With the acquisition of Souq by Amazon and the launch of Noon, everyone is talking about ecommerce. Brick-and-mortar players want to tap into it and even big FMCGs are embracing direct-to-consumer (DTC) channels.
But with this rapid transformation comes big conversations. Big words are thrown in the air – first party data here, DMPs there, and multi-channel attribution modelling everywhere – but something is missing. That something is the basics. For all the above to work correctly and collectively achieve incremental sales to new and returning customers we need to cover the basics.
Understanding your visitor needs
We need to understand the fundamentals of keyword research to identify your visitors’ needs. Using Google Keyword Planner and sorting the keywords based on high search volume and low competition will allow you to select relevant queries related to what your visitors need and match them with the products or services you are selling online. Like the above, we can focus on high price-per-click (PPC) value cost, which shows the commercial intent behind those keywords. Only ecommerce players that know there are conversions attached to those keywords are willing to pay a high PPC.
It’s also important to separate keywords that are transactional from those that are informative. Informative queries will be great assets for content creation but not for conversions. On the other hand, transactional queries use modifiers that show their proximity to a conversion. One common modifier is the word “reviews” used either as a suffix or prefix of a query. Having a product related keyword + “reviews” shows the intention of a user to know more about that product.
There are multiple ways to collect keywords to understand the needs of your visitors. Among them are Google Keyword Planner, Google Trends, Quora, SEMRush, SimilarWeb and others.
Creating a friendly and discoverable ecommerce website Once you understand what the needs of your visitors are and match them with the right products, we need to make sure your website is easy to find. Having all the SEO best practices in place is the right path but many times is ignored by big ecommerce websites. There are a few important points to cover from a technical point of view:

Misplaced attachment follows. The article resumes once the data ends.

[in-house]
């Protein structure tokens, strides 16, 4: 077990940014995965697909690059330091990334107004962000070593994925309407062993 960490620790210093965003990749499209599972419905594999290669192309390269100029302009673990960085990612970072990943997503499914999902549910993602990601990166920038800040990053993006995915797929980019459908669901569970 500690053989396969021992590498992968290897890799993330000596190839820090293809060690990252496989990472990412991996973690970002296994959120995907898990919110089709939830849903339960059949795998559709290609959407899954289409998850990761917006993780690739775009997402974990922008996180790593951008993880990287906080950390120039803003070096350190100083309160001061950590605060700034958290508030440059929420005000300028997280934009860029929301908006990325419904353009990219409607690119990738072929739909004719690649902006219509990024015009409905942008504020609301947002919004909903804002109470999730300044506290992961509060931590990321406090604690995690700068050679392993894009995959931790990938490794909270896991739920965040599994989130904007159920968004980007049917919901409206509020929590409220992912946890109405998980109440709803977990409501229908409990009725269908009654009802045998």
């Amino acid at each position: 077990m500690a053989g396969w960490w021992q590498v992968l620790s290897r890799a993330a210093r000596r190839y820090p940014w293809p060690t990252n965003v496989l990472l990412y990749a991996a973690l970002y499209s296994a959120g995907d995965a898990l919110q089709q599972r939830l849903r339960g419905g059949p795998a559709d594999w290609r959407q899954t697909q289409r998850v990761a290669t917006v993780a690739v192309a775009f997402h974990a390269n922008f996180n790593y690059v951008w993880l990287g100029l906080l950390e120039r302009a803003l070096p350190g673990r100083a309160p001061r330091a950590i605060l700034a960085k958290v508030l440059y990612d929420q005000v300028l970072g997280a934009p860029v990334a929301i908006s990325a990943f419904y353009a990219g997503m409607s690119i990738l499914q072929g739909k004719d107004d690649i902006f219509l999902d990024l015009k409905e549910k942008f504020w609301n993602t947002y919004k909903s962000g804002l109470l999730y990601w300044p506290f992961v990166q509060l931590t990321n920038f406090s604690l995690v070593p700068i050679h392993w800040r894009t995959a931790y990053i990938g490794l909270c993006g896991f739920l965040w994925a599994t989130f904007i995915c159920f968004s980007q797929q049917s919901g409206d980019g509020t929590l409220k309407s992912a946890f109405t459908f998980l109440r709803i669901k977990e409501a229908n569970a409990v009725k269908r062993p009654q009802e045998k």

1) Robots.txt – A very small document that can make a big difference between a very SEO-friendly website and a non-discoverable one. We need to make sure your Robots.txt allows all search engines to crawl your site.
2) Canonicalisation – A big word for something very simple: give attribution to the correct webpage to avoid penalties. This is very important for ecommerce websites, as they have multiple duplicated pages because of pagination, internal search queries, faceted search and filters.
Apart of those two points, having unique content across all pages and metadata is key. Google recommends creating content only when this content provides a solution for a visitor, and rewards this with high rankings. It’s hard for ecommerce websites to come up with unique content for so many product pages, and this is where reviews and recommendations come into play. We will cover this point below.
Using content to target those needs
Now that we know what your visitor needs are and have a discoverable website, we need to boost our rankings, and we can achieve this with content. There are several types of content that we can use but we’ll focus on three types. First, inspiration-based content, tapping into platforms such as Pinterest and blogs, will help you to amplify your reach by targeting queries such as “back to school outfit” or “cool high tops for kids”. Tutorial-based content is also a great option, and examples of queries like that are “best jeans for loafers” or “how to straighten your hair”. Finally, product-related content – for example “winter jackets dubai” – are the searches with the highest conversions, hence the need to optimise category pages and product pages on your website.
Understanding their behaviour on your ecommerce website
Once we have all the above covered, we will start getting traffic and conversions on your website, but this is not enough. We need to maximise the conversions, and to achieve this we need to understand our visitors’ behaviour. We can achieve this easily by using tools such as Optimizely and Crazy Egg. These tools are easily deployed using Google Tag Manager and will allow you to start testing your calls to action, buttons and messages, and run some A/B testing.
Making sure we get something from them
But wait, they are leaving your website. Why? Because it’s normal; it’s OK if they don’t convert. Ecommerce websites have a very low conversion rate, but this doesn’t mean that we can’t get some benefit. Techniques such as cart abandonment, product page abandonment and product recovery are easy to implement, and it’s been proven they are more effective than trying to bring a new user and convince them to convert. A very friendly pop-up or an email giving them some discount to finalise their purchase is a good way to recover some potential purchases.
Evaluating and improving ecommerce metrics
And above all, measure everything. Many ecommerce players use Google Analytics 360 but haven’t even activated Enhanced Ecommerce. Making sure all the dots connect to properly measure and attribute every purchase is key for any ecommerce website.
Once all the above is covered, it’s time to bring in the big guns. A full-on ecommerce strategy fuelled by data, supported by SEO and amplified by performance channels will close the circle.